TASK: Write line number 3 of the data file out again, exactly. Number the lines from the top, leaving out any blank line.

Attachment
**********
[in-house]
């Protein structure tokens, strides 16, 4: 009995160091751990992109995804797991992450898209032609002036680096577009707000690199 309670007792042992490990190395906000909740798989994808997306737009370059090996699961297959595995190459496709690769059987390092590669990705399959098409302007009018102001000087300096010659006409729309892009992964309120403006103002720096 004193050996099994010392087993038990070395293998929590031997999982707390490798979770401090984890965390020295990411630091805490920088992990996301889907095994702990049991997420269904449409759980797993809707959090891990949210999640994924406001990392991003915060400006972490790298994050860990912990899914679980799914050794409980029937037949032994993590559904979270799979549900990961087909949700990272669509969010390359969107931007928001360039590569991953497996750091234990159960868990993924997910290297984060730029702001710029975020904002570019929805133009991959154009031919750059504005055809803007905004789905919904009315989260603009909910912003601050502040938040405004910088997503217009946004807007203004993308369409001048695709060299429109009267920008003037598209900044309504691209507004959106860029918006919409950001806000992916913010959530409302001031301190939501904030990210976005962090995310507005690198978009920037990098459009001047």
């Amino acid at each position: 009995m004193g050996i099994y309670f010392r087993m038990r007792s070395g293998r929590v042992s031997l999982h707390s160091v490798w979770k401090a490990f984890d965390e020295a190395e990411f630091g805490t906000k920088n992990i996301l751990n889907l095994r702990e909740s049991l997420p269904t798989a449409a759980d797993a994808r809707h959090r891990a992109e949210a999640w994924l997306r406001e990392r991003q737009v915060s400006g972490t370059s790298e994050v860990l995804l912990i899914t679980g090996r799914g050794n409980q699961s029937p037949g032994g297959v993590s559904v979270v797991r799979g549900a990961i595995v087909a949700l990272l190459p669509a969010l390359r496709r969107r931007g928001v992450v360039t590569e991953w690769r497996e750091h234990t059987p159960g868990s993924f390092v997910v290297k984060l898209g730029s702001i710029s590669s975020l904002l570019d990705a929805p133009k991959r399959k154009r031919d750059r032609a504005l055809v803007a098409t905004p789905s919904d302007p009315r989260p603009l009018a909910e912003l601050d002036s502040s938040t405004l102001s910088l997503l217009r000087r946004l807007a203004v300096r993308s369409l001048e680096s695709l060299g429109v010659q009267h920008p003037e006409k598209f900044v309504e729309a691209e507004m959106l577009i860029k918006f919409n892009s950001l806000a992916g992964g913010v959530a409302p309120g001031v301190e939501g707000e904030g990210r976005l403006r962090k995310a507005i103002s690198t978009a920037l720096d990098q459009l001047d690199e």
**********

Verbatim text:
């Amino acid at each position: 009995m004193g050996i099994y309670f010392r087993m038990r007792s070395g293998r929590v042992s031997l999982h707390s160091v490798w979770k401090a490990f984890d965390e020295a190395e990411f630091g805490t906000k920088n992990i996301l751990n889907l095994r702990e909740s049991l997420p269904t798989a449409a759980d797993a994808r809707h959090r891990a992109e949210a999640w994924l997306r406001e990392r991003q737009v915060s400006g972490t370059s790298e994050v860990l995804l912990i899914t679980g090996r799914g050794n409980q699961s029937p037949g032994g297959v993590s559904v979270v797991r799979g549900a990961i595995v087909a949700l990272l190459p669509a969010l390359r496709r969107r931007g928001v992450v360039t590569e991953w690769r497996e750091h234990t059987p159960g868990s993924f390092v997910v290297k984060l898209g730029s702001i710029s590669s975020l904002l570019d990705a929805p133009k991959r399959k154009r031919d750059r032609a504005l055809v803007a098409t905004p789905s919904d302007p009315r989260p603009l009018a909910e912003l601050d002036s502040s938040t405004l102001s910088l997503l217009r000087r946004l807007a203004v300096r993308s369409l001048e680096s695709l060299g429109v010659q009267h920008p003037e006409k598209f900044v309504e729309a691209e507004m959106l577009i860029k918006f919409n892009s950001l806000a992916g992964g913010v959530a409302p309120g001031v301190e939501g707000e904030g990210r976005l403006r962090k995310a507005i103002s690198t978009a920037l720096d990098q459009l001047d690199e």